The “Divergent” movie franchise has fought the perception that it was the kid sister of “The Hunger Games” since its launch last year, but Lionsgate’s young adult series may be growing up.
Shailene Woodley’s sci-fi sequel “Insurgent,” the second film in the series, is going to push around Disney’s “Cinderella” and open at No. 1 at the box office this weekend, analysts say. Tbey project some big girl numbers too — possibly $60 million — over the three days.
The shadow of “The Hunger Games” has to hurt at the box office, said Exhibitor Relations senior analyst Jeff Bock, who remains impressed with the adaptations of the Veronica Roth bestsellers even though they’ve fallen short of the $2.2 billion in global grosses that the very similar Jennifer Lawrence sci-fi sagas have generated.
“It’s kind of amazing,” Bock said. “It seems like a knock-off in terms of genre, characters and story, and usually when two films are not much different, the results can be disastrous. But this series has survived on its own merits — and most young adult films don’t get as far as this one has.”
With Woodley, Kate Winslet and co-stars Miles Teller, Theo James and Ansel Elgort front and center, “Divergent” opened to $54 million last March and went to take in $158 million domestically and $289 million worldwide. Two months later, Lionsgate announced a sequel, “Insurgent,” was in the works, along with a third, “Allegiant.” In April of 2014, the studio said that the finale would be split into two films, and released in March 2016 and March 2017.
Among the YA projects whose franchise ambitions turned to one-and-done realities in the past two years are the female-angled films “The Giver,” “The Host,” “Beautiful Creatures,” “Mortal Instruments: City of Bones” and “Vampire Academy.” However, Fox connected last year with “Maze Runner,” which skews more male.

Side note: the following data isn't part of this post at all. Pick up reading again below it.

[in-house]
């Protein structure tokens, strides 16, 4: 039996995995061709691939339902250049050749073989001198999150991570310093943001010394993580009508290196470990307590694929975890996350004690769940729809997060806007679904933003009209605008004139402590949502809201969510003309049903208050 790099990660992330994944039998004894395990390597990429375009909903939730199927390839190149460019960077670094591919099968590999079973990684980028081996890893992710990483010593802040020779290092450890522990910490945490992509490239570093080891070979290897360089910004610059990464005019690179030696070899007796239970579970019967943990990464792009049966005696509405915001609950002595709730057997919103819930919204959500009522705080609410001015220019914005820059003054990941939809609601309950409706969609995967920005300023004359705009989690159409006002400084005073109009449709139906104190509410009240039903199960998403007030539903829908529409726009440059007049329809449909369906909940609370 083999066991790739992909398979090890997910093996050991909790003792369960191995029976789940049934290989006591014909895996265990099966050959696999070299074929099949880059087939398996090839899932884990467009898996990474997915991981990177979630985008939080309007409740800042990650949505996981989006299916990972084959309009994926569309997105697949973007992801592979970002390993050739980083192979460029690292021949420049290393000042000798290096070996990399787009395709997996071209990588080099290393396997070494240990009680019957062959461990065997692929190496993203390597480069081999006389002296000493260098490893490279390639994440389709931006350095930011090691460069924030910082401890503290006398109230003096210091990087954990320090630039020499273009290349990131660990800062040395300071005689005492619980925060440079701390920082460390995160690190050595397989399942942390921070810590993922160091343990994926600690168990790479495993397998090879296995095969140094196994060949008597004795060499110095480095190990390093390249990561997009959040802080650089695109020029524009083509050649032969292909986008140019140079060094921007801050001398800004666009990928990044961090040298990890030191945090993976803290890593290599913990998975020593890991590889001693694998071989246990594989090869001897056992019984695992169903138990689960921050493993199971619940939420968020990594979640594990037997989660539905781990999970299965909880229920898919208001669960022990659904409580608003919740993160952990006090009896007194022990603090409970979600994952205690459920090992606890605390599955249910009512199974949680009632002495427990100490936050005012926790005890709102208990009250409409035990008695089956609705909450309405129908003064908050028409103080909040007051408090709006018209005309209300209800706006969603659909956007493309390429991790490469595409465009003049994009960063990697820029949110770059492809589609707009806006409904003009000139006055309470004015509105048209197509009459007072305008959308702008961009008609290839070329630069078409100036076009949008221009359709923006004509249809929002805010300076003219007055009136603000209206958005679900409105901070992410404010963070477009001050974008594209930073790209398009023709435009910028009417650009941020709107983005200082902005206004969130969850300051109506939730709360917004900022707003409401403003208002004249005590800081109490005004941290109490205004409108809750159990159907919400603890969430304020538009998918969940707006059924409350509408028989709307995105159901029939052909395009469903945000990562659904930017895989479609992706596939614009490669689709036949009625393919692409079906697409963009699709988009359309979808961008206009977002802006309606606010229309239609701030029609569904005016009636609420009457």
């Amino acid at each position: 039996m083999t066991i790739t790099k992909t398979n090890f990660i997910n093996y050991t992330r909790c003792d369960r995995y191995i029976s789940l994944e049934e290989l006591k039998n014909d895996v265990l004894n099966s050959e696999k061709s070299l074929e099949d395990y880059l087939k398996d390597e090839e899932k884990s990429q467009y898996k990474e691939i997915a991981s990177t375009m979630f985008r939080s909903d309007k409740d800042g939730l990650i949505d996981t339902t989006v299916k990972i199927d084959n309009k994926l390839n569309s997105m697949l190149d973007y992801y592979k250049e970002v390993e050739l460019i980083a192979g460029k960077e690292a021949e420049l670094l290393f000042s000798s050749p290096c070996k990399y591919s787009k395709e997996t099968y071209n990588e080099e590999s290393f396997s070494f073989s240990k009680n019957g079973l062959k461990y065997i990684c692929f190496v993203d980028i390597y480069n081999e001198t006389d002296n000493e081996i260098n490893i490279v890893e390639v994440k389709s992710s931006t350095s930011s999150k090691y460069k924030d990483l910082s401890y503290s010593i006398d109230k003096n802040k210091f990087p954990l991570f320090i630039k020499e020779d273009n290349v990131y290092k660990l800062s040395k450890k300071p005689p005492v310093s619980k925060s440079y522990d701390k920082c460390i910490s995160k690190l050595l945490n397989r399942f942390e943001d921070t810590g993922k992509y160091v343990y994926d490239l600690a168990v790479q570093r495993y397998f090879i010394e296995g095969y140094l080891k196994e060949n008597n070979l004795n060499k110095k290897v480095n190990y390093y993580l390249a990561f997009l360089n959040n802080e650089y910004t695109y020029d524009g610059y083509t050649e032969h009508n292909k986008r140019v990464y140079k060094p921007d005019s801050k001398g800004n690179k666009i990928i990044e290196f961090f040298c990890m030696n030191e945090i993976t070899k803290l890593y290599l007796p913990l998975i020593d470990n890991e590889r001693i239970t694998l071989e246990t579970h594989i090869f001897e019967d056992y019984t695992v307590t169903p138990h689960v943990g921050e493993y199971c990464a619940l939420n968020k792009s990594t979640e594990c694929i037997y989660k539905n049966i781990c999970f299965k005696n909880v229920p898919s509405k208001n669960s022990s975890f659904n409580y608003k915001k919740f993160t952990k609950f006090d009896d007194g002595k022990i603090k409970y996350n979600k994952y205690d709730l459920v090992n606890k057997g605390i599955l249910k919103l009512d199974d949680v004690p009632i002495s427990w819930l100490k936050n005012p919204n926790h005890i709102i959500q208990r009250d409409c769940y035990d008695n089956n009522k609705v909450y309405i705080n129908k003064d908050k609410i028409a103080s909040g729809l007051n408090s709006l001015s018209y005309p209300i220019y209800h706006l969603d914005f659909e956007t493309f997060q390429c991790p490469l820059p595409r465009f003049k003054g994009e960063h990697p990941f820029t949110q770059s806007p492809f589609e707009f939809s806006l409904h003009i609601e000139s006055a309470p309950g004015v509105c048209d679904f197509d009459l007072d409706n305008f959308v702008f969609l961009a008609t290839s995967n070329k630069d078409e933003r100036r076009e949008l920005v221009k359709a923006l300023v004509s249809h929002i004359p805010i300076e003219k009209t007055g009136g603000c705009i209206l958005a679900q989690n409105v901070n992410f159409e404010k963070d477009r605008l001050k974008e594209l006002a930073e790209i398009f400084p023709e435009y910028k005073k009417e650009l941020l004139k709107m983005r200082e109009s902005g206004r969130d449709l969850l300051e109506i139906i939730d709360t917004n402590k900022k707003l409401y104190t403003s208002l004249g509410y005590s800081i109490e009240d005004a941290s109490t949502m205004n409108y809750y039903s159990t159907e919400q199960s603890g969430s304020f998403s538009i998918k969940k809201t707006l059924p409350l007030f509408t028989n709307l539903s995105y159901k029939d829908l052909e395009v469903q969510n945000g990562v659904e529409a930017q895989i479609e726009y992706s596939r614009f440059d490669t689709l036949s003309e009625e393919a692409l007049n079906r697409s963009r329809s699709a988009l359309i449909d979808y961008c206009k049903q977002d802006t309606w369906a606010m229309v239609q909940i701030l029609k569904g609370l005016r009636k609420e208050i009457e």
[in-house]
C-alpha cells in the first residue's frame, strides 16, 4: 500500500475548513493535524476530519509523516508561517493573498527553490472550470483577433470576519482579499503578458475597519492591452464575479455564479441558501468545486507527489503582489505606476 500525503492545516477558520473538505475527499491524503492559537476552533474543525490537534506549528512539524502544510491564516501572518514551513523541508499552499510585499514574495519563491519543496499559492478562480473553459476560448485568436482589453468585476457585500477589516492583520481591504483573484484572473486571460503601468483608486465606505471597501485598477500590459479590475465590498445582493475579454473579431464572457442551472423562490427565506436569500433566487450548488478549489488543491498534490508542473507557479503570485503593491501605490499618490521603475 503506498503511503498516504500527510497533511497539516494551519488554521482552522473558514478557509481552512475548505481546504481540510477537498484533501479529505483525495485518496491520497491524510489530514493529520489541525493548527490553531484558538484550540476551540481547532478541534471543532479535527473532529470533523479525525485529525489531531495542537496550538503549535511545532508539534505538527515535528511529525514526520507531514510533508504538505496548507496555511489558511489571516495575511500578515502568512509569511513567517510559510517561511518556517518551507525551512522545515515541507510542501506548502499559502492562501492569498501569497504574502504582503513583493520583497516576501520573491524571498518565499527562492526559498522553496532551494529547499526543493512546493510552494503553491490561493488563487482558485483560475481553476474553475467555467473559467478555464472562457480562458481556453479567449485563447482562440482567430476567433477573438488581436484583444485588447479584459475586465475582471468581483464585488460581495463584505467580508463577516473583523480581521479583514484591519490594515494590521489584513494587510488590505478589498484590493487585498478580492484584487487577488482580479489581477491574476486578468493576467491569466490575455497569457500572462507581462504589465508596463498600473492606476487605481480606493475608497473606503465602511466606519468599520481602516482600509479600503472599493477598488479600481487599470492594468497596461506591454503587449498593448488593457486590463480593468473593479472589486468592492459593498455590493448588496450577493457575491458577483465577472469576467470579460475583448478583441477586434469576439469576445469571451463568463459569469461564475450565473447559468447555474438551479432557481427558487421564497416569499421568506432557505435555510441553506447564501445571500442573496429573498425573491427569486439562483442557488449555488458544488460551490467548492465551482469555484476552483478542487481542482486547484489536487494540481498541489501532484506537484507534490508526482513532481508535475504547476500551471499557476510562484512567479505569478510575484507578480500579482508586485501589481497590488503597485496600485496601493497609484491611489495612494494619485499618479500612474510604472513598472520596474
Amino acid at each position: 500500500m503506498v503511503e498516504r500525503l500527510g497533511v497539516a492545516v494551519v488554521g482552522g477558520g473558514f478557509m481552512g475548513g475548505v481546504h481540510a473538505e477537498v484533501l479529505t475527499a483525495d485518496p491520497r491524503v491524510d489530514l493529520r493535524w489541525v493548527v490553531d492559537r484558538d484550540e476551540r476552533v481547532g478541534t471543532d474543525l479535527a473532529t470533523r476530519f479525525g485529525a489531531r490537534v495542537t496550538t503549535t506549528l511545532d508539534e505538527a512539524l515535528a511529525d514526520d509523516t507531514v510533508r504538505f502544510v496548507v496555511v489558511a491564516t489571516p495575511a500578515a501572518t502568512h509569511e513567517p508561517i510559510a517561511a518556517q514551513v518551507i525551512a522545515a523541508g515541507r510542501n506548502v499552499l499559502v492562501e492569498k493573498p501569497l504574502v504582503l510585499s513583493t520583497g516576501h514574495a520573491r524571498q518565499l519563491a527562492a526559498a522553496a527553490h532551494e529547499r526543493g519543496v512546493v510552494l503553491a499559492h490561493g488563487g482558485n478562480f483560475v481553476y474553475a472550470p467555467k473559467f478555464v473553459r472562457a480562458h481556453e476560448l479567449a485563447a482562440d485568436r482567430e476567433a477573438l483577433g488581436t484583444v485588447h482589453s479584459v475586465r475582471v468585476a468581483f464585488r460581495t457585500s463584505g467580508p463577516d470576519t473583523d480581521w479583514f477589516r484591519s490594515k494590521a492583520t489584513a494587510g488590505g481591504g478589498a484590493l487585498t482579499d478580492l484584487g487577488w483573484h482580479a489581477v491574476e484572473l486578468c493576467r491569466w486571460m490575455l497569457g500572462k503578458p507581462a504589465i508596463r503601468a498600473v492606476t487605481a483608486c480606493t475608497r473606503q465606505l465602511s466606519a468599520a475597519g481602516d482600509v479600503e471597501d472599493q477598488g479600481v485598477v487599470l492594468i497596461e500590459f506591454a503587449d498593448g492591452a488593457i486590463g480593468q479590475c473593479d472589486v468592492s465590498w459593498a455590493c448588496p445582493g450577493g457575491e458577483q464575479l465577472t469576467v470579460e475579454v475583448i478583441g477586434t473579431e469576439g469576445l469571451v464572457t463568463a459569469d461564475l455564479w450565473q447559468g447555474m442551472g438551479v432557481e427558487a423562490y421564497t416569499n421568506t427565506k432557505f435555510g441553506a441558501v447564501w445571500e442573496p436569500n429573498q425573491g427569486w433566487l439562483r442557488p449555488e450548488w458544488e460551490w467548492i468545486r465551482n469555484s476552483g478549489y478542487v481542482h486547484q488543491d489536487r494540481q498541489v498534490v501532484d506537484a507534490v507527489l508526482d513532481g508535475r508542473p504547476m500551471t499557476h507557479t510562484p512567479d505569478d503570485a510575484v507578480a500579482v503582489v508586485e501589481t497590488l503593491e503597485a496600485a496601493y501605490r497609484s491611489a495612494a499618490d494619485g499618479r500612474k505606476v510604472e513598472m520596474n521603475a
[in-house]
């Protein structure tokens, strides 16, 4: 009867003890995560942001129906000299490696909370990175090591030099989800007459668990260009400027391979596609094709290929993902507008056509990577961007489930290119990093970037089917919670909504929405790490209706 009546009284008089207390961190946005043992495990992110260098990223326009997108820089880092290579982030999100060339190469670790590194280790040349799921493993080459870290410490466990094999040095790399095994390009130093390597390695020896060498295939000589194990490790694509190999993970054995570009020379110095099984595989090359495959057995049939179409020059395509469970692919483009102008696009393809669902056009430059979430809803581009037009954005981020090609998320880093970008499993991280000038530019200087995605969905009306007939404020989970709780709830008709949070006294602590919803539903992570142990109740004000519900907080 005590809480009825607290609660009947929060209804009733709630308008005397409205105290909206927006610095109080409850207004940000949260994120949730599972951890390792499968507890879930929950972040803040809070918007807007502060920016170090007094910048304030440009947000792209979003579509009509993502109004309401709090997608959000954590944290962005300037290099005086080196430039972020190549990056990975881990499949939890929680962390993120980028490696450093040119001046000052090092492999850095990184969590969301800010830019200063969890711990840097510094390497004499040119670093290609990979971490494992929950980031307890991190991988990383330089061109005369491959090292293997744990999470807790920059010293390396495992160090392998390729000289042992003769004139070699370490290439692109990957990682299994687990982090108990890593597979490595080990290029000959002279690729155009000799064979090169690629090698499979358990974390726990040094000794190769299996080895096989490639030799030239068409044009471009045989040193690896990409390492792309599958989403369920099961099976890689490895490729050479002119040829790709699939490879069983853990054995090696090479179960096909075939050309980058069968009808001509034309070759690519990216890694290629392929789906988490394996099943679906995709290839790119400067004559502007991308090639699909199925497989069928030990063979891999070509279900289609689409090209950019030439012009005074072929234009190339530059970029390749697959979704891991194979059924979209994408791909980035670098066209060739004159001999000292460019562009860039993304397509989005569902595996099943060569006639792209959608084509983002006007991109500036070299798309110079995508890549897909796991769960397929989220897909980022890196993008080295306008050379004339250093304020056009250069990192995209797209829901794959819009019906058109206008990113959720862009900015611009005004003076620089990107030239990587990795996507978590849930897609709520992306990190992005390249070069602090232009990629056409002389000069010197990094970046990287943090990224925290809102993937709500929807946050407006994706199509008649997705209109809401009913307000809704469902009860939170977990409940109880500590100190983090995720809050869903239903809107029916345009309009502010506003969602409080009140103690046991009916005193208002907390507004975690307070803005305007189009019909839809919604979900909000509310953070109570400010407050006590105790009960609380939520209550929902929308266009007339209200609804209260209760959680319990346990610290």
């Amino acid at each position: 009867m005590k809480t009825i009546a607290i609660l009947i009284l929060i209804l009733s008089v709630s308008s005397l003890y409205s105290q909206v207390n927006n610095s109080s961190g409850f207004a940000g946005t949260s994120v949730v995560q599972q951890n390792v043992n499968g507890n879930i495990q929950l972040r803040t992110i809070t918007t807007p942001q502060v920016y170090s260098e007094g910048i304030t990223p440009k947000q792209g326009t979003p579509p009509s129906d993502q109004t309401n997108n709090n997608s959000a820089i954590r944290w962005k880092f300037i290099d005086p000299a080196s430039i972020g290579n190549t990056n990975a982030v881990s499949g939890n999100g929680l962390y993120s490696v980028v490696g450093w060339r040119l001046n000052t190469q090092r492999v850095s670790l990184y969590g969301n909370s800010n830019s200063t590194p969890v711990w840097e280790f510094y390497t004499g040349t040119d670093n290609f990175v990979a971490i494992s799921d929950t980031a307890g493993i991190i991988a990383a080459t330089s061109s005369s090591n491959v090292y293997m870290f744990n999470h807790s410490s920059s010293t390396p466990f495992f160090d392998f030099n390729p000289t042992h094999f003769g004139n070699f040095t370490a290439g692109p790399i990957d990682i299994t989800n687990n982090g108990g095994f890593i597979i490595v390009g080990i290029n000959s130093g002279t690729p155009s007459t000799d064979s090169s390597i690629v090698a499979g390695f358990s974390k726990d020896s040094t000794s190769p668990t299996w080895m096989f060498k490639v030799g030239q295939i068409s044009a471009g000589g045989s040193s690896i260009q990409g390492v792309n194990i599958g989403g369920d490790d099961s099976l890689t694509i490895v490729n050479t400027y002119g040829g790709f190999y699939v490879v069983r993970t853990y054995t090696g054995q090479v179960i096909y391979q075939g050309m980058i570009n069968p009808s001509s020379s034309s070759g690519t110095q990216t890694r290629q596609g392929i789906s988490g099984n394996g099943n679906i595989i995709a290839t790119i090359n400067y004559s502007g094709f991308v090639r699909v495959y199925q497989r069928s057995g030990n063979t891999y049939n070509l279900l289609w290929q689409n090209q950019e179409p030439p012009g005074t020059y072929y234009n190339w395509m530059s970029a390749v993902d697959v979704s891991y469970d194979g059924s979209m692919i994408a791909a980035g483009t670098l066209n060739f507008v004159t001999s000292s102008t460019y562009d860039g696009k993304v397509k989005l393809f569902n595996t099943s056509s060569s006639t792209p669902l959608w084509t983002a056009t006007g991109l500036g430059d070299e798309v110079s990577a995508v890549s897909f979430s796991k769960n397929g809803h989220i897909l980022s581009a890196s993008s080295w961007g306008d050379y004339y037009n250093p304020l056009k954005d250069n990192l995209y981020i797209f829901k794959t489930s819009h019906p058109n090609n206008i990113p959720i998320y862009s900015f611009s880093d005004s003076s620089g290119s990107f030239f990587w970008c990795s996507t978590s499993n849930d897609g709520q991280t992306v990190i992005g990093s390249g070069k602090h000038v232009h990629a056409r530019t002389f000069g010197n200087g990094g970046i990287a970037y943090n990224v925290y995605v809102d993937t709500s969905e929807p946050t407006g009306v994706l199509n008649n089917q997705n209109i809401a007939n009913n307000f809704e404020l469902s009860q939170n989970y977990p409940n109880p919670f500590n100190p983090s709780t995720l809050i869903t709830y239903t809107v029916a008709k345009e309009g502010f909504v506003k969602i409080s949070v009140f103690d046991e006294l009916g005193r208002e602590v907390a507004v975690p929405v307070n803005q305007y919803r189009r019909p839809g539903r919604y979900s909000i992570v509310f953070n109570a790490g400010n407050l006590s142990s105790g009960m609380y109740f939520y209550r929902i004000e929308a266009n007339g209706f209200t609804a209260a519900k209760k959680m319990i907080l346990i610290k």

Lionsgate’s marketing team deserves credit for overcoming the “Hunger Games” comparisons — the fate of its predecessors — with “Insurgent,” Bock said.
“They locked onto their core demographic rather than attempting to build it out, and they will have a hit again because teens and young adults will flock to it,” he said. While reviews have been weak — 38 percent on Rotten Tomatoes — but they also were for “Divergent.”
It is, however, strong on social media — a little ahead of the first film on Twitter and with four times the Facebook “likes.” Meanwhile, “Insurgent” ticket sales represented 85 percent of the business at Fandango Wednesday.
Robert Schwentke takes over as director from Neil Berger on the PG-13-rated “Insurgent,” which has a screenplay by Brian Duffield, Akiva Goldsman and Mark Bomback. Douglas Wick, Lucy Fisher and Pouya Shahbazian produced with a $110 million production budget.
“Insurgent” should get a boost from the higher profiles of Woodley and Elgort. They starred in last summer’s weepy teen hit “The Fault in Our Stars,” and matching the $150 million domestic total of “Divergent” seems a reasonable goal. And unlike the first film, “Insurgent” is in 3D and IMAX.
“Insurgent” will be in 3,885 theaters domestically, with early showings on Thursday night.
“Cinderella” will likely lose significant numbers of teen girls and young women to “Insurgent,” but if it holds the way other Disney live-action fairy tales have, it will come in with around $33 million. That’s a second-weekend drop of 50 percent, in the range of “Maleficent” (50 percent), “Oz the Great and Powerful” (49 percent) but greater than “Into the Woods” (40 percent).
In Open Road Films’ “The Gunman,” the weekend’s other wide opener, Sean Penn stars as a hit man on the run in Europe. Pierre Morel (“Taken”) directs and Idris Elba, Ray Winstone and Javier Bardem co-star in the thriller written by Don MacPherson and Pete Travis, and based on the novel “The Prone Gunman” by Jean-Patrick Manchette. “The Gunman” will be in 2,816 theaters.
Pure Flix Entertainment is hoping that history will repeat itself with its faith-based drama “Do You Believe?” Distributor Freestyle Releasing is rolling it out on the same pre-Easter weekend that the company had a big opening with “God’s Not Dead,” an indie religious film that cost $2 million and grossed $60 million domestically.
The Christian drama is directed by Jonathan M. Gunn and stars Ted McGinley, Mira Sorvino, Andrea Logan White, Lee Majors, Alexa PenaVega, Sean Astin, Madison Pettis, Cybill Shepherd, and Brian Bosworth.
It will be in 1,300 theaters.